• Using hay bales or silt screen to prevent or stop sediment movement on steep segments.

Stream Crossing BMPs

Loggers sometimes have to cross streams for log truck access to the site or skidding timber from the other side of a stream. Stream crossing BMPs are important for protecting water quality as these areas have direct access for sediment entering waterways.

Proper stream crossing methods include the following:

  • Fords or low-water crossings (temporary or permanent).
  • Culverts (temporary or permanent)
  • Bridges (temporary or permanent)
  • Log crossings (temporary). Temporary crossings are removed after the timber harvest and additional BMPs are implemented at this time to protect water quality.

All stream crossing methods should allow fish and aquatic organisms to pass freely through the crossing. Stream crossing BMPs are as follows:

  • Limiting the number of crossings on a site.
  • Locating crossings where they will have the least disturbance on the streambank and on a straight segment of the stream.
  • Installing water division devices to slow down and divert runoff away from the stream.
  • Removing temporary crossings once an operation is completed, stabilizing critical areas (stream approaches and banks), and maintaining crossings.

Streamside Management Zones BMPs

Streamside management zones (SMZs) are buffers (strips of trees/vegetation) adjacent to waterways that filter and trap erosion so that it does not reach the waterway. SMZs are implemented on all perennial streams (flow year-round and have a well-defined channel) and require a minimum of 35 feet on both sides of the stream after the harvest. Up to 50 percent of the canopy cover can be harvested without trees being removed directly on the stream bank.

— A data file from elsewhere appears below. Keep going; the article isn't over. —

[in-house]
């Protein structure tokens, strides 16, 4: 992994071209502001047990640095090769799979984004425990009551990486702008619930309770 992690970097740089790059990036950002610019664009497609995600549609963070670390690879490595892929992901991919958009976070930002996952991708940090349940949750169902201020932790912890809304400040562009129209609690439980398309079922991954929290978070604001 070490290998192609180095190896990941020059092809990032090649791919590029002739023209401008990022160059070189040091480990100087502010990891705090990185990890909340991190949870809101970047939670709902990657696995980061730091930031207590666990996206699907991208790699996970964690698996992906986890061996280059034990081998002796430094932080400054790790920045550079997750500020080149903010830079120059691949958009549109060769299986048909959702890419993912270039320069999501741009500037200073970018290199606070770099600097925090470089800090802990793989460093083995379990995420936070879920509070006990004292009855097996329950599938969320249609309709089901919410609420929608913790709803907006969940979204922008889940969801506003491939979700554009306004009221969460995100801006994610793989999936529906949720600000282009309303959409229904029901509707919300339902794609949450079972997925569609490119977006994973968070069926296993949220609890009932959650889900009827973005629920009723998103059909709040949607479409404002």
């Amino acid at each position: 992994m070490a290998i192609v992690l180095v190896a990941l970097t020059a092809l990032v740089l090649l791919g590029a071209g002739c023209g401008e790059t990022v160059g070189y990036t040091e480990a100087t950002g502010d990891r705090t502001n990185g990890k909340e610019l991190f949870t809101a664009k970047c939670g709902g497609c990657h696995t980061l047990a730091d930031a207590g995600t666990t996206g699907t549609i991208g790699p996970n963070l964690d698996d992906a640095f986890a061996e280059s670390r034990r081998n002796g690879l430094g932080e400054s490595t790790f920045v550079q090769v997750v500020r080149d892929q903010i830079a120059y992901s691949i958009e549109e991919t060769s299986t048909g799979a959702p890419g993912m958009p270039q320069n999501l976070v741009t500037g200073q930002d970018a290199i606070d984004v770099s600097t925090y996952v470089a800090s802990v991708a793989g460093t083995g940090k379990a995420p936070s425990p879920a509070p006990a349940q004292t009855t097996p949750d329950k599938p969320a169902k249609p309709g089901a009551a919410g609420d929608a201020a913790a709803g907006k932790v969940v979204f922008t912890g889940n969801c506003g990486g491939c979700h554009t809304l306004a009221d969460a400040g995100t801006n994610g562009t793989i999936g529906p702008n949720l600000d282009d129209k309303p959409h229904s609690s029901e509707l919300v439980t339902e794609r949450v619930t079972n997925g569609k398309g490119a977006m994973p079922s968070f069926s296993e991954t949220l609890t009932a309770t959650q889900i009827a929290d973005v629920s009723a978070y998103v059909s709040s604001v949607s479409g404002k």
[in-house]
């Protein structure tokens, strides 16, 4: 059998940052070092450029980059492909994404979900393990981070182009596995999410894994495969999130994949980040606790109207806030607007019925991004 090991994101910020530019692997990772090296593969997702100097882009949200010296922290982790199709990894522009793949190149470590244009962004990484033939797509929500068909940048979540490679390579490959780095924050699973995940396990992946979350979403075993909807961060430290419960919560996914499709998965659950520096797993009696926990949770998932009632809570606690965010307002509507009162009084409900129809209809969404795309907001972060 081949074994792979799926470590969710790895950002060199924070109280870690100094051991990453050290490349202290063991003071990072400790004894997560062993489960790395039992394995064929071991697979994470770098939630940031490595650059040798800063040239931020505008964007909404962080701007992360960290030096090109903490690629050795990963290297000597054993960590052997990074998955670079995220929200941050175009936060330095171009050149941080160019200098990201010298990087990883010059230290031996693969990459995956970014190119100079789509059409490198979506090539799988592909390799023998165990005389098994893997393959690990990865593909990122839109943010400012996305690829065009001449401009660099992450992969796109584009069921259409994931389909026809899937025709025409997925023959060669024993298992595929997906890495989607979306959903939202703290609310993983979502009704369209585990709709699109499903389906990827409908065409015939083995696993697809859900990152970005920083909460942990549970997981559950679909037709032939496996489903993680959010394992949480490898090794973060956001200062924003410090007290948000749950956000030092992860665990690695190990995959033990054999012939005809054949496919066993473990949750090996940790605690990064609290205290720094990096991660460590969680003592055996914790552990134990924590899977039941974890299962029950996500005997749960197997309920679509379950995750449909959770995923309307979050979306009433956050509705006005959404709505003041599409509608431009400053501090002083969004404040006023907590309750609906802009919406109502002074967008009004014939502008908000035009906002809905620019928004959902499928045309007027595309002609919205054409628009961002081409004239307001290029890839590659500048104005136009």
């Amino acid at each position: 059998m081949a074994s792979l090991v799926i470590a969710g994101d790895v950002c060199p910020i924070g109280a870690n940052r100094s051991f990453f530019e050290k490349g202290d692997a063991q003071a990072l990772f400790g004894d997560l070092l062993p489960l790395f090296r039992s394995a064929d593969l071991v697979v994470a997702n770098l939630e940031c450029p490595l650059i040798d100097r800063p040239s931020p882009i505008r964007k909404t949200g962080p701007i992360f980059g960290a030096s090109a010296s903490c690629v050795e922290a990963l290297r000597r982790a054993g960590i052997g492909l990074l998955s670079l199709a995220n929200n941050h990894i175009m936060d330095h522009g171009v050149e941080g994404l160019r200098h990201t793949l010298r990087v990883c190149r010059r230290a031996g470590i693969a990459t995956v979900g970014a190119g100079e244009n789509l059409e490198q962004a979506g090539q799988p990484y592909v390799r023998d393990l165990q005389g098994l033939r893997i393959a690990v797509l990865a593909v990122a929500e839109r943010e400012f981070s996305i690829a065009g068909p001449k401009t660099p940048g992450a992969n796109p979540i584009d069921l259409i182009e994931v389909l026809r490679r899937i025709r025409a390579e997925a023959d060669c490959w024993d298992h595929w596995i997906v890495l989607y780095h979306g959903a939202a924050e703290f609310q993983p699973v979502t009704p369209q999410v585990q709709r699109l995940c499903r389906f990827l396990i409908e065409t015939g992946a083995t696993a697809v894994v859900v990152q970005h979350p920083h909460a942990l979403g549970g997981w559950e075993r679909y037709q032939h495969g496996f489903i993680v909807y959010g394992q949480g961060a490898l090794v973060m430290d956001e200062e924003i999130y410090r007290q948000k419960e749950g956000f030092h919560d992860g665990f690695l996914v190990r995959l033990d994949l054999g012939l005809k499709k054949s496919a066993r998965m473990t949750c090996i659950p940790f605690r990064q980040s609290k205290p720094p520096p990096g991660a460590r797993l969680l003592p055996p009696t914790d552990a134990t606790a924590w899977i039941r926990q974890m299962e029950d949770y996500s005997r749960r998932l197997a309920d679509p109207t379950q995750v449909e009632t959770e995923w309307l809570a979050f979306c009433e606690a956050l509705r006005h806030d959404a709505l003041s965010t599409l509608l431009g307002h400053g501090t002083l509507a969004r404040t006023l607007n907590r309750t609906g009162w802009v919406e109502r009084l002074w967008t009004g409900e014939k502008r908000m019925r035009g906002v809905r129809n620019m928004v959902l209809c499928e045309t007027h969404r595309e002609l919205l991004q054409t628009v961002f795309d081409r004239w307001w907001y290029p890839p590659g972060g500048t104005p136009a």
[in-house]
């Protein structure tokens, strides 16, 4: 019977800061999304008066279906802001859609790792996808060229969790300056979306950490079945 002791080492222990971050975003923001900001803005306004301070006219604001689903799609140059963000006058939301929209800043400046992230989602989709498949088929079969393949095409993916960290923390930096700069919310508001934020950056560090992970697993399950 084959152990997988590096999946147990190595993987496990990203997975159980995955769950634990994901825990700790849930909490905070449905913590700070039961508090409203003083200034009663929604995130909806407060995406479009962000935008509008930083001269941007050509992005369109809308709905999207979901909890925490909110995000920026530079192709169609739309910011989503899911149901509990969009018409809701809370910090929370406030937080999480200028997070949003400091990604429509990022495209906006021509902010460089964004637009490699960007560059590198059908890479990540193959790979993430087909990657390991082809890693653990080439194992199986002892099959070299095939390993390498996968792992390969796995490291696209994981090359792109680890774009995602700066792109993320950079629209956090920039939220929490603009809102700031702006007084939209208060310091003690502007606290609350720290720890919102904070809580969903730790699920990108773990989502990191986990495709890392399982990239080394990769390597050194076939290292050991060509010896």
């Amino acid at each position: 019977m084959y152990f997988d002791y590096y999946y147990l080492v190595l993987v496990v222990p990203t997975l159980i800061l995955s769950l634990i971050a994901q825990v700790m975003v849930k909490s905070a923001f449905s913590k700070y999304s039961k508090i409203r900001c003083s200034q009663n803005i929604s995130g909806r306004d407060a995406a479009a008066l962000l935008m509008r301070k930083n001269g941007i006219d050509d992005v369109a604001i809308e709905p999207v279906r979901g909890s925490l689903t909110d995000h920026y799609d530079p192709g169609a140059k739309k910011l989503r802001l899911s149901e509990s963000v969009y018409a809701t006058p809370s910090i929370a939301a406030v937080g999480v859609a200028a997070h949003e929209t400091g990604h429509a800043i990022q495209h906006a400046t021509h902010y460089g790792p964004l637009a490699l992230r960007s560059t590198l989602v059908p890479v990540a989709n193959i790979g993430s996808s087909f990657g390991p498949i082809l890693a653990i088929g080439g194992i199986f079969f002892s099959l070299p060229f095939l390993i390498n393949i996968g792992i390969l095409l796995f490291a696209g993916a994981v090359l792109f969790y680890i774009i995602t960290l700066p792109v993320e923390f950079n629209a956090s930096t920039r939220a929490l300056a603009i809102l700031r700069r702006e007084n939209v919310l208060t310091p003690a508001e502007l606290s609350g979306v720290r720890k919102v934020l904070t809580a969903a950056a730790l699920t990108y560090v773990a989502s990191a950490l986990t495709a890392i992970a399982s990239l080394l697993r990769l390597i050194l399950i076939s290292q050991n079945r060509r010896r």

Figure 6. Streamside management zone is identified by the arrows.

Figure 6. Streamside management zone is identified by the arrows.

Intermittent streams (flow part of the year and have a well-defined channel) only require a vegetive buffer, but leaving a minimum of 35 feet on both sides of the stream is still recommended. Streams that only flow during rainfall events and do not have a well-defined channel are ephemeral and do not have any SMZ requirements, equipment traffic should be minimized in these areas.

Additional BMPs for SMZs include the following:

  • Do not harvest trees on steep slopes within the SMZ.
  • Limit equipment usage.
  • Do not remove trees that provide shade to the waterway.
  • Fell and skid trees directly away from the waterway.
  • Remove logging debris if they fall into the waterway.
  • Stabilize critical areas
  • Do not locate log decks in SMZ.

Additional Resources

  • “Timber Harvesting Guidelines for Forestry Best Management Practices” on the Alabama Extension website.
  • Alabama’s Best Management Practices for Forestry on the Alabama Forestry Commission website.


Peer ReviewRichard Cristan, Extension Specialist, Assistant Professor, Forestry, Wildlife and Environment, Auburn University

New November 2022, Controlling Erosion when Harvesting Timber, FOR-2122